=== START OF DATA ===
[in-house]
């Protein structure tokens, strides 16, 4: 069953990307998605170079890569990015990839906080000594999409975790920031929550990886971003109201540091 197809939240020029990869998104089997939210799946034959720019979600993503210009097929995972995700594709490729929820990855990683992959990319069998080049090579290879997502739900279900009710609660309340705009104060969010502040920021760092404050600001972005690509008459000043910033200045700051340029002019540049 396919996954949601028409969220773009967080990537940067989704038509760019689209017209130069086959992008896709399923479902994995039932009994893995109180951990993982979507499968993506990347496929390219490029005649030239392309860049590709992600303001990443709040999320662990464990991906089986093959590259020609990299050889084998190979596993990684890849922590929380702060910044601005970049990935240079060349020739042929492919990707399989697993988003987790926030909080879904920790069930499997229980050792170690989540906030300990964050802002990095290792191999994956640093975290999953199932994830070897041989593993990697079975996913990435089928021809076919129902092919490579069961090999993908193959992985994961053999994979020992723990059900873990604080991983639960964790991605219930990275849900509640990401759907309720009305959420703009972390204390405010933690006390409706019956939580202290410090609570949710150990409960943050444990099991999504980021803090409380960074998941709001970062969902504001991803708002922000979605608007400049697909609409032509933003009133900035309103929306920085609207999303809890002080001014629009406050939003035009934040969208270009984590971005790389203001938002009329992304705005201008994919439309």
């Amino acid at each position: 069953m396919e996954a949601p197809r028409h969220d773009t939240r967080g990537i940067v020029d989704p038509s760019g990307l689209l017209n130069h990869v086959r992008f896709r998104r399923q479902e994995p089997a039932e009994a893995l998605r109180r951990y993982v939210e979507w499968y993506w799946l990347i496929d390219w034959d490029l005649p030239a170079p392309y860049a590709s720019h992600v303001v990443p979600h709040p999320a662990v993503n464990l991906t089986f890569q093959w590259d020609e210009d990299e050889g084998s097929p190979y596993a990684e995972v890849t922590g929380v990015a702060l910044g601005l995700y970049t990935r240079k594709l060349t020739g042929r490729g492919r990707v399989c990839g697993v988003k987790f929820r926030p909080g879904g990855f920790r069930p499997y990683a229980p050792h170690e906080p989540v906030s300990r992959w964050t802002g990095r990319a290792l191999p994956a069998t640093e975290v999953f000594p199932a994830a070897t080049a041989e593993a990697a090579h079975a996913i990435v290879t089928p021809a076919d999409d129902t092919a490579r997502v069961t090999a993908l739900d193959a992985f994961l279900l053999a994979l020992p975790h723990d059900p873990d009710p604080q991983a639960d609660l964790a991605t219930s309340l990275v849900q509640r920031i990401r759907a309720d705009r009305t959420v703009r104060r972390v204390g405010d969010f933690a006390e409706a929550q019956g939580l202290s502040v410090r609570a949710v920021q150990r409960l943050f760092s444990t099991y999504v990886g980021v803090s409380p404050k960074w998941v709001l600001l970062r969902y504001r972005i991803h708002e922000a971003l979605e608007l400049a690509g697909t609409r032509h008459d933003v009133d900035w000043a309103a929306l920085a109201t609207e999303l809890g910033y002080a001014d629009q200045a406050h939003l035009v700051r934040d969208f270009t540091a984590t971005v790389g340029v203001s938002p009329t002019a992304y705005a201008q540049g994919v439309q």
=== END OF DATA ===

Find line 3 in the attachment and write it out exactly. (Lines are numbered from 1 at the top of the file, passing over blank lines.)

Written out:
């Amino acid at each position: 069953m396919e996954a949601p197809r028409h969220d773009t939240r967080g990537i940067v020029d989704p038509s760019g990307l689209l017209n130069h990869v086959r992008f896709r998104r399923q479902e994995p089997a039932e009994a893995l998605r109180r951990y993982v939210e979507w499968y993506w799946l990347i496929d390219w034959d490029l005649p030239a170079p392309y860049a590709s720019h992600v303001v990443p979600h709040p999320a662990v993503n464990l991906t089986f890569q093959w590259d020609e210009d990299e050889g084998s097929p190979y596993a990684e995972v890849t922590g929380v990015a702060l910044g601005l995700y970049t990935r240079k594709l060349t020739g042929r490729g492919r990707v399989c990839g697993v988003k987790f929820r926030p909080g879904g990855f920790r069930p499997y990683a229980p050792h170690e906080p989540v906030s300990r992959w964050t802002g990095r990319a290792l191999p994956a069998t640093e975290v999953f000594p199932a994830a070897t080049a041989e593993a990697a090579h079975a996913i990435v290879t089928p021809a076919d999409d129902t092919a490579r997502v069961t090999a993908l739900d193959a992985f994961l279900l053999a994979l020992p975790h723990d059900p873990d009710p604080q991983a639960d609660l964790a991605t219930s309340l990275v849900q509640r920031i990401r759907a309720d705009r009305t959420v703009r104060r972390v204390g405010d969010f933690a006390e409706a929550q019956g939580l202290s502040v410090r609570a949710v920021q150990r409960l943050f760092s444990t099991y999504v990886g980021v803090s409380p404050k960074w998941v709001l600001l970062r969902y504001r972005i991803h708002e922000a971003l979605e608007l400049a690509g697909t609409r032509h008459d933003v009133d900035w000043a309103a929306l920085a109201t609207e999303l809890g910033y002080a001014d629009q200045a406050h939003l035009v700051r934040d969208f270009t540091a984590t971005v790389g340029v203001s938002p009329t002019a992304y705005a201008q540049g994919v439309q």